My PhD has been based around the hypothesis that breaking down complex traits, such as grain weight and yield, into their component parts and understanding the traits on different levels will allow us to manipulate them in a more informed and targeted manner. Before the start of my PhD, two wheat grain weight QTL had been identified on chromosomes 5A and 6A, the effects of which can be broken down into specific effects on grain length (5A QTL)1 and grain width (6A QTL)2. During my PhD, I have found that the 5A grain length QTL acts during early-mid grain development and the grain length increase can be broken down further to an effect on cell expansion in the seed coat/pericarp. Conversely, the 6A grain width QTL is likely to affect cell number in the grain since it acts very early during grain development, when most growth is occurring through cell division rather than cell expansion. To try and identify the genes underlying these QTL, I have used genetic mapping to reduce the QTL regions to progressively narrower genetic and, thanks to the release of multiple wheat genome sequences3-5, physical intervals. However, due to the large size of the wheat genome, our narrow intervals correspond to roughly two-thirds of the size of the entire Arabidopsis genome and contain hundreds of genes, making it difficult to prioritise candidates for further characterisation! To help narrow down these candidates I used RNA-seq to find genes that were behaving differently between lines with and without the QTL6. Now, by combining all the different layers of information we have about the QTL, we have been able to select a handful of candidate genes that we are currently testing using mutants fingers crossed!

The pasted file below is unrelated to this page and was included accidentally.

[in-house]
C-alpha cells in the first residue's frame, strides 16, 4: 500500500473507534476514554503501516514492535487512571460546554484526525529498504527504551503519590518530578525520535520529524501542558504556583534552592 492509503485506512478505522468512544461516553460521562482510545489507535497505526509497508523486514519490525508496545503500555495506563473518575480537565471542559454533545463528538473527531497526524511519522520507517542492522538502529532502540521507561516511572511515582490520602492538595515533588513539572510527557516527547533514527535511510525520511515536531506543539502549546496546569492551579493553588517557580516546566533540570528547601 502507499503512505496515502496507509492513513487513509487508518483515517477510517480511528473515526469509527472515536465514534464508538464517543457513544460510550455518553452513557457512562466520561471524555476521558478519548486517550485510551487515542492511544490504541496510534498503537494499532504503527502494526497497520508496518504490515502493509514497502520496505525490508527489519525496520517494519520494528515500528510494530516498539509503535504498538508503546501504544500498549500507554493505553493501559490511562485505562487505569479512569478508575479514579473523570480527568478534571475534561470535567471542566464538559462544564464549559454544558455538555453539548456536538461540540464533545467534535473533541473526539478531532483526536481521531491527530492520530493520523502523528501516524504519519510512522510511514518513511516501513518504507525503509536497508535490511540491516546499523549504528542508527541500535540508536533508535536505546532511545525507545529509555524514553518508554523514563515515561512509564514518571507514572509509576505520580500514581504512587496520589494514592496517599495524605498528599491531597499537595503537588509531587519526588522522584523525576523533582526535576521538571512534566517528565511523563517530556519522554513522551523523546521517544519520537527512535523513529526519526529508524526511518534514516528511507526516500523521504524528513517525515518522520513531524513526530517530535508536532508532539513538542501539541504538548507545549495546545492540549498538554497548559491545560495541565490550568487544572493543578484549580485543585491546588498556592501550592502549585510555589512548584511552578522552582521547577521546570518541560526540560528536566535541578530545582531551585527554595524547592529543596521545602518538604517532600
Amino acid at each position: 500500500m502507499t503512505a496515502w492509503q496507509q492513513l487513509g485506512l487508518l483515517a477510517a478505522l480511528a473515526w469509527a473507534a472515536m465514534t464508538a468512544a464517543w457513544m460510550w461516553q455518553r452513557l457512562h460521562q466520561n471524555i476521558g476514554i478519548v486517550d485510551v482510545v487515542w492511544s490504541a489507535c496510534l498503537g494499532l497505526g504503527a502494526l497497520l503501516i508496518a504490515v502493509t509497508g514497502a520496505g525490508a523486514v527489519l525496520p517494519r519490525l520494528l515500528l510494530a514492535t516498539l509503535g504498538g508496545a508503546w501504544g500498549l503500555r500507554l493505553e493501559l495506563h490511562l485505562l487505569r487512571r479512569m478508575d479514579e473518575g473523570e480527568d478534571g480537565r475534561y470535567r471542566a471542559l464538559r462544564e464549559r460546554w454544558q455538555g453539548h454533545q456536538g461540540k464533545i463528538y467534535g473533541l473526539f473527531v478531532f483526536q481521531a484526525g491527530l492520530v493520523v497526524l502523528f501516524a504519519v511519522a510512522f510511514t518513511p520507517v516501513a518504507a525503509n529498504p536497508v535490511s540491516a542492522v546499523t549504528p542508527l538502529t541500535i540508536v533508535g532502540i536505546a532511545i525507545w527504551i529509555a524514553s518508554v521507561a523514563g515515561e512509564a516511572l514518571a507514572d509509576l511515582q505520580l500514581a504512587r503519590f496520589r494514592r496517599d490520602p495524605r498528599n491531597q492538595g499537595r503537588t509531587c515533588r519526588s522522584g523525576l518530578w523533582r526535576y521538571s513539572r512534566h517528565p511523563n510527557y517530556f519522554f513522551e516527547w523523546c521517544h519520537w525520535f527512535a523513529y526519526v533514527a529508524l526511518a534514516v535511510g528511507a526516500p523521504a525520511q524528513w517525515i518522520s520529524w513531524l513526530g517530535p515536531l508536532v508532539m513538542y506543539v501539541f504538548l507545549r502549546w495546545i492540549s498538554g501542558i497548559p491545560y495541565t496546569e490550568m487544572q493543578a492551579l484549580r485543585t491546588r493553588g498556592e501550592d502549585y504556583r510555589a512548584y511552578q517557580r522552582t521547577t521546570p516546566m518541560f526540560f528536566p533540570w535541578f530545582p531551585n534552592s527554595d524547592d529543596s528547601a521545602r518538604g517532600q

One of the things I have enjoyed most about my PhD is that it required me to use a wide variety of approaches and look at things from many different angles. From lab to microscope to field to computer, my PhD experience has been similar to my undergrad degree and rotation year in exposing me to things that I hadn’t previously experienced. In particular, the RNA-seq analysis required me to learn how to code, which was a very steep learning curve but by far one of the most rewarding experiences of my PhD so far and something I would recommend to anyone!